Food Safety & Gov't Regulations


  •  Fix this. The inspector told the Putnams that they must seal off a soffit area that was open to the outside.

  •  And this. The inspector took note of a broken window pane and said the Putnams must repair it. The inspector said the sugarhouse must be more or less airtight so as not to allow in any rodents, birds or insects.

  •  Charlestown, N.H. sugarmaker Rocky Putnam agreed to clear out all vegetation outside of the sugarhouse, which the FDA inspector said was an “Offending Condition” at the operation, which is located along the banks of the Connecticut River.

  •  All cardboard must go. This, according to an FDA inspector who spent two-days inside the Putnam family sugarhouse in Charlestown, N.H. looking for sanitary violations.

  •  Karen and Rocky Putnam of Charlestown, N.H. spent two days with the inspector from the FDA, who was out of Boston and admitted to knowing very little about maple sugar making.

FDA targets N.H. sugarhouse

Two-day inspection irks sugarmakers


CHARLESTOWN, N.H.—Busted for wooden scoop handles.

That was maybe most minor, but the most irksome to the offending sugarmaker, of a number of food safety violations observed by an FDA inspector during a surprise two-day walkthrough of Putnam Brothers Maple in Charlestown, N.H. in July.

“I got kind of hostile,” said co-owner Morris “Rocky” Putnam, who with wife, Karen also operates a dairy farm on the same property, adjacent to the Connecticut River.

The investigator, John Zaccone out of an FDA branch office in Stoneham, Mass. issued Putnam a number of so-called FDA-483 “Inspectional Observations.” 

In all, the investigator spent more than 10 hours in the sugarhouse over the course of two days in early July, picking and prodding every nook and cranny of the operation, finding what Putnam claims were seemingly minor problems.

Putnam also said that while the investigator was courteous and professional, he demonstrated a general lack of knowledge of maple production.

“The guy had no idea about sugaring,” Putnam said.

The investigator claimed that the sanitizing nature of the production process, where syrup is heated to temperatures far above the 161 degrees that qualifies as a pasteurization point, makes no difference in sanitizing a food-making facility.

The investigator told Putnam he needed to replace a broken pane in a window, seal off a broken roof soffit that was classified as a “pest egress” point, remove all vegetation outside the sugarhouse, never boil with the sugarhouse doors open and to not use wooden handles on scoops because they cannot be sanitized.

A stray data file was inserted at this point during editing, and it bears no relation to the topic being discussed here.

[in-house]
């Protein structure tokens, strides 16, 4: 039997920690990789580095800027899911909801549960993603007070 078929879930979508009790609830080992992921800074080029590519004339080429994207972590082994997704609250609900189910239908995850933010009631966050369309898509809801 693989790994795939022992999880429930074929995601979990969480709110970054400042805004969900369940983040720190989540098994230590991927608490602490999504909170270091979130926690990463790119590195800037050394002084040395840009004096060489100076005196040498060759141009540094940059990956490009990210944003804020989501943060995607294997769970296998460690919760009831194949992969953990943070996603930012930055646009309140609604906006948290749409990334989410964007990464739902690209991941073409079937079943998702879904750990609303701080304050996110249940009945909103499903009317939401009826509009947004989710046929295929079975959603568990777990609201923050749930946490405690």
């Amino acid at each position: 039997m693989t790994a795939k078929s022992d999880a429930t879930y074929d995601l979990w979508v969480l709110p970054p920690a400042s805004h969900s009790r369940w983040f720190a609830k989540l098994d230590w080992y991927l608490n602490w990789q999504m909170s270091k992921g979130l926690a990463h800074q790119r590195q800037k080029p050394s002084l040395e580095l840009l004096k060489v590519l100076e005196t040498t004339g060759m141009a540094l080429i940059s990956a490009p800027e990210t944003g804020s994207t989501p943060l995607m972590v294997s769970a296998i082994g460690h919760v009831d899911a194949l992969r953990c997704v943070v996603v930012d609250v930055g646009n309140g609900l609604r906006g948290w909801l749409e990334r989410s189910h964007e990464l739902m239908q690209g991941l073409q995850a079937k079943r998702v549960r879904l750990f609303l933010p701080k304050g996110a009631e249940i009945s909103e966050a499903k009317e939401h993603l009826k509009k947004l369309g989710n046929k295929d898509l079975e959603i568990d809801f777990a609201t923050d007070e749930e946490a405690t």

Investigator Zaccone also reported that the concrete and wooden support under the bottling unit in the sugarhouse was saturated with spilled maple syrup, which he classified as an “Objectionable Condition.”

Some other problems were obvious and glaring, the Putnams conceded.  

The investigator said he found four birds flying through the sugarhouse when he arrived and dog feces on the floor.  There was also a dead bird found. He also observed many mouse droppings and flies inside the sugarhouse.

But Putnam dismissed the problems, saying that they are common sights in summertime at sugarhouses.

“There was a fly bugging him and he made a big deal of it, but it was July,” Putnam said during a tour for The Maple News in September.

As for the dog, Putnam and his wife Karen said they would agree to keep their dog out of the sugarhouse from now on, but they were not happy about it.

“The sugarhouse without our dog is like a day without sunshine,” Karen Putnam said.

Another cited problem was how supplies were stored.  

Like many sugarhouses, the Putnam’s jugs were stored in their original cardboard shipping boxes and stacked.

But the FDA inspector said cardboard storage is not allowed and invites nesting opportunities for mice and other rodents.

The inspector also told the Putnams that hands must be sanitized constantly during the boiling process, and also the hydrometer.

“He wondered why we didn’t sanitize the hydrometer after every use,” Putnam said.

The Putnams were not fined, nor officially cited as part of the lengthy inspection and the subsequent 13-page report that was filed in mid-August.

Still, the report goes on and on, page after page, with an overall tone that the Putnam’s sugarhouse, like many in New England that have been in use for decades, is too rustic and barn-like to be used for sanitary commercial food packaging.

In fact, the major “Objectionable Condition” cited in the report was the Putnam’s “failure to maintain buildings, fixtures or other physical facilities in a sanitary condition.

The inspector said that a follow up visit was certain during the maple season and that the problems must be corrected, but was vague on consequences.  

“We asked him what happens if we don’t do anything,” Karen Putnam said.  

The Putnams said they will still comply the best they can.

“We will keep everything clean and buttoned up and rodent free,” Karen Putnam said.  

Rocky Putnam claims the inspector boasted about visiting every sugarhouse he could find in the state of New Hampshire.  

He warned that sugarmakers should expect a similar wake-up call to the newfound attention that regulators may be giving the maple industry.

Kaen Putnam said the sugarhouse was targeted because she registered the operation with the FDA on the FDA website, a voluntary procedure that was encouraged by industry officials several years ago.

It is a decision the Putnams regret.

“I’ve been telling all of my friends who make syrup not to register with the FDA,” Rocky Putnam said.